‘Rest’ was not a concept I grew up with in our Filipino household. Like many of my Filipina/x friends and family, taking time for myself has generally evoked guilt and embarrassment.
I can trace many of these feelings back to my Mom (sorry Ma). My Mom is a pro at keeping busy. Even in her sixties, she’s constantly buzzing around. When I picture her, she's speaking loudly into the phone with our relatives overseas while running back and forth between the kitchen and her piles of papers on the dining table.
But in this sense, my mother is far from unique.
For Black and Brown women, the expectations are high. We must be everything to everyone - leaders in our families, our communities, and our workplaces (though often without the recognition) - putting everyone above ourselves.
There’s a reason that in Filipino culture, mothers are referred to as the ilaw ng tahanan - the light of the home. It’s a term that expresses endearment, but also dependency.
I’ve had the privilege to be surrounded by powerful women all my life. My Mom, my Titas, and my sisters set a formidable example: show up for your family and your community, and somehow also carry that financial load.
But when do we ever show up for ourselves?
Who truly wins when we go without rest? Who benefits most when we work ourselves to the bone?
Rest As Resistance
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One of our original memes from 2017. One of our main tenets. Our guiding principle for this work. #napministry #thenapministry #restasresistance #restisresistance #sleep #rest #spiritualcare #healing #naps #napping #soulcare #selfcare #chicago #atlanta #performanceart #naptime #community #archive #spiritualdirection #reparations #joy #socialjustice #racialjustice #justice #communitycare #womanism #restisreparations #blacklivesmatter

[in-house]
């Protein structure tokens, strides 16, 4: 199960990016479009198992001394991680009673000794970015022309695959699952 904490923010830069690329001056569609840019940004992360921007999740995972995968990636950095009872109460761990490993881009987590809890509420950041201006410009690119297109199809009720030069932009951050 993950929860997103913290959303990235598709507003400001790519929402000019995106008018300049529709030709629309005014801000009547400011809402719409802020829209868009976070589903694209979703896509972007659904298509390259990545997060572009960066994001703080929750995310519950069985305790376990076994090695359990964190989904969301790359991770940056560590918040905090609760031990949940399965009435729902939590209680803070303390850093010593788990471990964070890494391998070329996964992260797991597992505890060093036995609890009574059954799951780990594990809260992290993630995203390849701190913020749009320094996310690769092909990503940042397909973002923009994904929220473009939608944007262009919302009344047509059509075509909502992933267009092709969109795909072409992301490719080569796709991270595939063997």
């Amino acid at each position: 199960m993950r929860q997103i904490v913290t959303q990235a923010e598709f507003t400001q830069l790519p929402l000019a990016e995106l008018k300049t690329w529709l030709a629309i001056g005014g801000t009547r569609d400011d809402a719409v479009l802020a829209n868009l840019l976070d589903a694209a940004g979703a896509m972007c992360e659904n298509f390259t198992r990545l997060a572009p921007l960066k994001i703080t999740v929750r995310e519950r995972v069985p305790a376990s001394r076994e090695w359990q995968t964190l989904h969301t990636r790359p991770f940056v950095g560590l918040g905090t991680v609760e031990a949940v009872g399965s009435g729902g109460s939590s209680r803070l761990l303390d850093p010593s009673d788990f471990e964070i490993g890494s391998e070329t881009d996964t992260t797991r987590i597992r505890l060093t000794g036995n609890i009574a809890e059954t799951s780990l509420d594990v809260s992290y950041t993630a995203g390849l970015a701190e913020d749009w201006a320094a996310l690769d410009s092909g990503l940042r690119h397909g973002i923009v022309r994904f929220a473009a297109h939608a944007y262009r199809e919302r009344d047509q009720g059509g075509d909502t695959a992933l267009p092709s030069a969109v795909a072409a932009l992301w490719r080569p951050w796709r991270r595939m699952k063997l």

I’ve come to realize that the pressure on women of colour to constantly be ‘on’ is a symptom of our capitalist, patriarchal, and racist society. Ignoring our needs is yet another way we’re taught to de-value our time, skills, labour, bodies and energy.
When we take time to rest, we resist the narratives we’ve been taught as women of colour. When I bring up self-care with my Titas, they shrug me off. 'That's not a conversation for us,' they seem to say.
But the first step toward helping us heal forward AND backward begins by talking about it.
So we reached out to our Cambio community and asked, 'how do you rest? What are your self-care rituals?'
Here’s what they shared:
It's important to note that rest looks different for everyone. Rest can be a refreshing face mask, but it can also be saying no. It can also mean setting boundaries to protect your energy or asking for help.
There’s beauty in seeing our kapwa (fellow Filipinos) take time to breathe, rest, and celebrate our well being.
Rest is resistance. It’s also the first step towards healing.